General Sullivan may have been a meticulous organizer, but he was sparing in his reports from the field to his commander in chief. Washington had no news from Sullivan between the Battle of Newtown and the end of the campaign (though he did have rumors) and the tone of his communications to the general became increasingly impatient. On October 5th he wrote: "I have not received a line from you since the 30th. Augt. which I can no otherwise acct. for than by a miscarriage of letters. I am altogether unacquainted with your movements since the battle at Newtown and have only common report for your having advanced to Conosadaga, and returning to Teoga." The strategic situation had changed, and Washington needed Sullivan's Brigades to keep the British from sending troops from New York to the southern theater, where Count D'Estaing had arrived with a French fleet.
Washington had urged in a letter on September 15th that Sullivan's campaign be short and decisive:
"The advantages we have already gained over the Indians in the distruction of so many of their settlements is very flattering to the expedition. But to make it as conclusive as the state of your provisions and the safety of your army will countenance, I would mention two points which I may not have sufficiently expressed in my general instructions, or if I have, which I wish to repeat. The one is, the necessity of pushing the Indians to the greatest practicable distance, from their own settlements, and our frontiers; to the throwing them wholly on the British enemy. The other is, the making the destruction of their settlements so final and complete, as to put it out of their power to derive the smallest succour from them, in case they should even attempt to return this season."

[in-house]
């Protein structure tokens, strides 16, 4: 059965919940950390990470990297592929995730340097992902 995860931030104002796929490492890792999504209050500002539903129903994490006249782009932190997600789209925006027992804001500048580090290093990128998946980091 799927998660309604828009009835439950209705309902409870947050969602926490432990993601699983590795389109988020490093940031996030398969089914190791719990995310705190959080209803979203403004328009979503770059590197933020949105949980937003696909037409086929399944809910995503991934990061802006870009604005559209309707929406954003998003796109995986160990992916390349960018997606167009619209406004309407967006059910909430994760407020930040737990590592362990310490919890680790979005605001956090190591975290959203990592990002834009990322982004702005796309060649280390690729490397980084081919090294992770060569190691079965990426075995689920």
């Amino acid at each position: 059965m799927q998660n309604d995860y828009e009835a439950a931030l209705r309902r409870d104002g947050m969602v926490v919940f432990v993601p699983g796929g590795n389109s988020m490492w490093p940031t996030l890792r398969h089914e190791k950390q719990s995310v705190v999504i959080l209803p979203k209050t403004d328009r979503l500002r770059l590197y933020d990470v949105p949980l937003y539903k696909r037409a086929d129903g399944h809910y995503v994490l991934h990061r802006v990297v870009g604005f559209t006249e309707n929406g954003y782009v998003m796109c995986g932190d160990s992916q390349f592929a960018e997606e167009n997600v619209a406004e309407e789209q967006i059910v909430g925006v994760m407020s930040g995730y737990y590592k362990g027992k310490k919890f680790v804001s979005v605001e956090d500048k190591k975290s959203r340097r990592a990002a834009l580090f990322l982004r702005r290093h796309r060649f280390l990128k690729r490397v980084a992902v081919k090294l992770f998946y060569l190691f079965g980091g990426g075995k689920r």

Whether or not Sullivan received this letter before composing his report to Congress on September 30th, he was highly mindful of politics and the need to cast his campaign in the best possible light. The opportunity to take Niagara never developed, and his dealings with neutral Iroquois were decidedly heavy-handed. Certainly there was no opportunity to listen to entreaties for peace from an enemy that withdrew before his army's advance as Washington had once considered a possible outcome. He took pains to demonstrate the challenges of the campaign:
"It is with pleasure I inform Congress that this army has not suffered the loss of forty men in action or otherwise since my taking the command; though perhaps few troops have experienced a more fatiguing campaign. Besides the difficulties which naturally attend marching through an enemy's country, abounding in woods, creeks, rivers, mountains, morasses and defiles, we found no small inconvenience from the want of proper guides, and the maps of the country are so exceedingly erroneous that they serve not to enlighten but to perplex. We had not a person who was sufficiently acquainted with the country to conduct a party out of the Indian path by day, or scarcely in it by night; though they were the best I could possibly procure. Their ignorance, doubtless arose from the Indians having ever taken the best measures in their power to prevent their country's being explored. We had much labor in clearing out the roads for the artillery, notwithstanding which, the army moved from twelve to sixteen miles every day when not detained by rains, or employed in destroying settlements."
The enemy had not been destroyed in battle, but the measure of this campaign was the destruction of the Iroquois heartland. "The number of towns destroyed by this army amounted to 40 besides scattering houses. The quantity of corn destroyed, at a moderate computation, must amount to 160,000 bushels, with a vast quantity of vegetables of every kind. Every creek and river has been traced, and the whole country explored in search of Indian settlements, and I am well persuaded that, except one town situated near the Allegana, about 50 miles from Chinesee there is not a single town left in the country of the Five nations."